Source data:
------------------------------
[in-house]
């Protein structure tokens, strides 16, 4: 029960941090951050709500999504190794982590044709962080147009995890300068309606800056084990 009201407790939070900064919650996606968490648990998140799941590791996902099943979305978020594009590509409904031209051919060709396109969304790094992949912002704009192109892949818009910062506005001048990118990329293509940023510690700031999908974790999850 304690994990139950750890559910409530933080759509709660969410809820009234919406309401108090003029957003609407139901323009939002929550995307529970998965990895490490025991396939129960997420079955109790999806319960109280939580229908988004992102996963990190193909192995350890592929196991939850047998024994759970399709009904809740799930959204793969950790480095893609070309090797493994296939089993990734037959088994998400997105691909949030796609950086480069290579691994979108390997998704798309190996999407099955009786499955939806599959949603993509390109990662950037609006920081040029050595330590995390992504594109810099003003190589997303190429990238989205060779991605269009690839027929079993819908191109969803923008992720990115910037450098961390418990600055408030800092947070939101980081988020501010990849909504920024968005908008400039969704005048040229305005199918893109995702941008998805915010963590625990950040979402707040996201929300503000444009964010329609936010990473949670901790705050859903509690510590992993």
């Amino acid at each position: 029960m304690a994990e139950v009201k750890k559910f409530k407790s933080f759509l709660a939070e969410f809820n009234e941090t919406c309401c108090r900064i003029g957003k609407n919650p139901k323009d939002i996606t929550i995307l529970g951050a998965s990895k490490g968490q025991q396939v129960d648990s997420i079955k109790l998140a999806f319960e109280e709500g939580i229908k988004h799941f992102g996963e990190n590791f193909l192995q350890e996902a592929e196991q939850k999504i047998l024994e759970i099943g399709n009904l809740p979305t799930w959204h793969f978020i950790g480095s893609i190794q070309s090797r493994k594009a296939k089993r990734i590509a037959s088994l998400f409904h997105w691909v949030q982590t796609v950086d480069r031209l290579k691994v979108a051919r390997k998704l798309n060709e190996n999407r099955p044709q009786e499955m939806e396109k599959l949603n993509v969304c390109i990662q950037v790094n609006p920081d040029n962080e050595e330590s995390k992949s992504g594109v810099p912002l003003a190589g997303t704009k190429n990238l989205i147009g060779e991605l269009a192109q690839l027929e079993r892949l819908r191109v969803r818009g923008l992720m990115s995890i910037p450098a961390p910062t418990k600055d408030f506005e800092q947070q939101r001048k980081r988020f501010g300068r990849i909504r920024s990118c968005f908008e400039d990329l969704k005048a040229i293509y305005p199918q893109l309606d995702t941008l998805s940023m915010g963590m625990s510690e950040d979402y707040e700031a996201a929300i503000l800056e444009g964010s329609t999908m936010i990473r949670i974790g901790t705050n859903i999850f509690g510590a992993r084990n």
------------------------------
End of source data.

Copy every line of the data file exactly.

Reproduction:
[in-house]
């Protein structure tokens, strides 16, 4: 029960941090951050709500999504190794982590044709962080147009995890300068309606800056084990 009201407790939070900064919650996606968490648990998140799941590791996902099943979305978020594009590509409904031209051919060709396109969304790094992949912002704009192109892949818009910062506005001048990118990329293509940023510690700031999908974790999850 304690994990139950750890559910409530933080759509709660969410809820009234919406309401108090003029957003609407139901323009939002929550995307529970998965990895490490025991396939129960997420079955109790999806319960109280939580229908988004992102996963990190193909192995350890592929196991939850047998024994759970399709009904809740799930959204793969950790480095893609070309090797493994296939089993990734037959088994998400997105691909949030796609950086480069290579691994979108390997998704798309190996999407099955009786499955939806599959949603993509390109990662950037609006920081040029050595330590995390992504594109810099003003190589997303190429990238989205060779991605269009690839027929079993819908191109969803923008992720990115910037450098961390418990600055408030800092947070939101980081988020501010990849909504920024968005908008400039969704005048040229305005199918893109995702941008998805915010963590625990950040979402707040996201929300503000444009964010329609936010990473949670901790705050859903509690510590992993």
């Amino acid at each position: 029960m304690a994990e139950v009201k750890k559910f409530k407790s933080f759509l709660a939070e969410f809820n009234e941090t919406c309401c108090r900064i003029g957003k609407n919650p139901k323009d939002i996606t929550i995307l529970g951050a998965s990895k490490g968490q025991q396939v129960d648990s997420i079955k109790l998140a999806f319960e109280e709500g939580i229908k988004h799941f992102g996963e990190n590791f193909l192995q350890e996902a592929e196991q939850k999504i047998l024994e759970i099943g399709n009904l809740p979305t799930w959204h793969f978020i950790g480095s893609i190794q070309s090797r493994k594009a296939k089993r990734i590509a037959s088994l998400f409904h997105w691909v949030q982590t796609v950086d480069r031209l290579k691994v979108a051919r390997k998704l798309n060709e190996n999407r099955p044709q009786e499955m939806e396109k599959l949603n993509v969304c390109i990662q950037v790094n609006p920081d040029n962080e050595e330590s995390k992949s992504g594109v810099p912002l003003a190589g997303t704009k190429n990238l989205i147009g060779e991605l269009a192109q690839l027929e079993r892949l819908r191109v969803r818009g923008l992720m990115s995890i910037p450098a961390p910062t418990k600055d408030f506005e800092q947070q939101r001048k980081r988020f501010g300068r990849i909504r920024s990118c968005f908008e400039d990329l969704k005048a040229i293509y305005p199918q893109l309606d995702t941008l998805s940023m915010g963590m625990s510690e950040d979402y707040e700031a996201a929300i503000l800056e444009g964010s329609t999908m936010i990473r949670i974790g901790t705050n859903i999850f509690g510590a992993r084990n």